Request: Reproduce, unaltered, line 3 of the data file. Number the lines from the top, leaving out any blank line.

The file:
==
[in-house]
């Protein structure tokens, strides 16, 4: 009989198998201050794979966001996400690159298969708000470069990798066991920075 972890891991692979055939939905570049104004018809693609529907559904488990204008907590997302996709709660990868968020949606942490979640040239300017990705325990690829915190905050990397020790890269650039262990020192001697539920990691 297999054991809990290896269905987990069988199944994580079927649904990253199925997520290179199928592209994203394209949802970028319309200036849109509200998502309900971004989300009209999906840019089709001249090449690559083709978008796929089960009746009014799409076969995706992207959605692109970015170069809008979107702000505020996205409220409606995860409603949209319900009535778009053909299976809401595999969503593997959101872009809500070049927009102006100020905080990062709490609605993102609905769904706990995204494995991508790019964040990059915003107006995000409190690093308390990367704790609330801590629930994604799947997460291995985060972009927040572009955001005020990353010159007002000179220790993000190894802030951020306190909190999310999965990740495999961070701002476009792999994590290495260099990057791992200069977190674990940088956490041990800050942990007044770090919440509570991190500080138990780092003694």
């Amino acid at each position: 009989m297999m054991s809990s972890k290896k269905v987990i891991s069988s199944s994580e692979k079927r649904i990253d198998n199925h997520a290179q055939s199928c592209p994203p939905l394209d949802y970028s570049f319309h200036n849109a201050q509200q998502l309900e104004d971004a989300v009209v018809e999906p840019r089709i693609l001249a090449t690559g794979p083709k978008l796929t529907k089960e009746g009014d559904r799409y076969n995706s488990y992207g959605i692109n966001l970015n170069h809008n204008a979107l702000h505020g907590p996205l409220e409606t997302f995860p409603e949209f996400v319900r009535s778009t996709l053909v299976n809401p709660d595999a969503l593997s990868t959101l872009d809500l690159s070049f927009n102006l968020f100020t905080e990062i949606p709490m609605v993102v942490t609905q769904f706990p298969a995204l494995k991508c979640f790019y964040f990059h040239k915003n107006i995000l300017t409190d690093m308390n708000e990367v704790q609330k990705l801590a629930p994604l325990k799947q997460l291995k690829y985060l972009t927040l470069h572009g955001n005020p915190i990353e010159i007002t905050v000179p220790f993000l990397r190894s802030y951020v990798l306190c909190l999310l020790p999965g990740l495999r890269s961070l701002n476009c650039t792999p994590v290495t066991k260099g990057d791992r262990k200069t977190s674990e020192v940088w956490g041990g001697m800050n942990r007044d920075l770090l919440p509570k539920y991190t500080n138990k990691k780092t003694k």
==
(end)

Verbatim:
């Amino acid at each position: 009989m297999m054991s809990s972890k290896k269905v987990i891991s069988s199944s994580e692979k079927r649904i990253d198998n199925h997520a290179q055939s199928c592209p994203p939905l394209d949802y970028s570049f319309h200036n849109a201050q509200q998502l309900e104004d971004a989300v009209v018809e999906p840019r089709i693609l001249a090449t690559g794979p083709k978008l796929t529907k089960e009746g009014d559904r799409y076969n995706s488990y992207g959605i692109n966001l970015n170069h809008n204008a979107l702000h505020g907590p996205l409220e409606t997302f995860p409603e949209f996400v319900r009535s778009t996709l053909v299976n809401p709660d595999a969503l593997s990868t959101l872009d809500l690159s070049f927009n102006l968020f100020t905080e990062i949606p709490m609605v993102v942490t609905q769904f706990p298969a995204l494995k991508c979640f790019y964040f990059h040239k915003n107006i995000l300017t409190d690093m308390n708000e990367v704790q609330k990705l801590a629930p994604l325990k799947q997460l291995k690829y985060l972009t927040l470069h572009g955001n005020p915190i990353e010159i007002t905050v000179p220790f993000l990397r190894s802030y951020v990798l306190c909190l999310l020790p999965g990740l495999r890269s961070l701002n476009c650039t792999p994590v290495t066991k260099g990057d791992r262990k200069t977190s674990e020192v940088w956490g041990g001697m800050n942990r007044d920075l770090l919440p509570k539920y991190t500080n138990k990691k780092t003694k």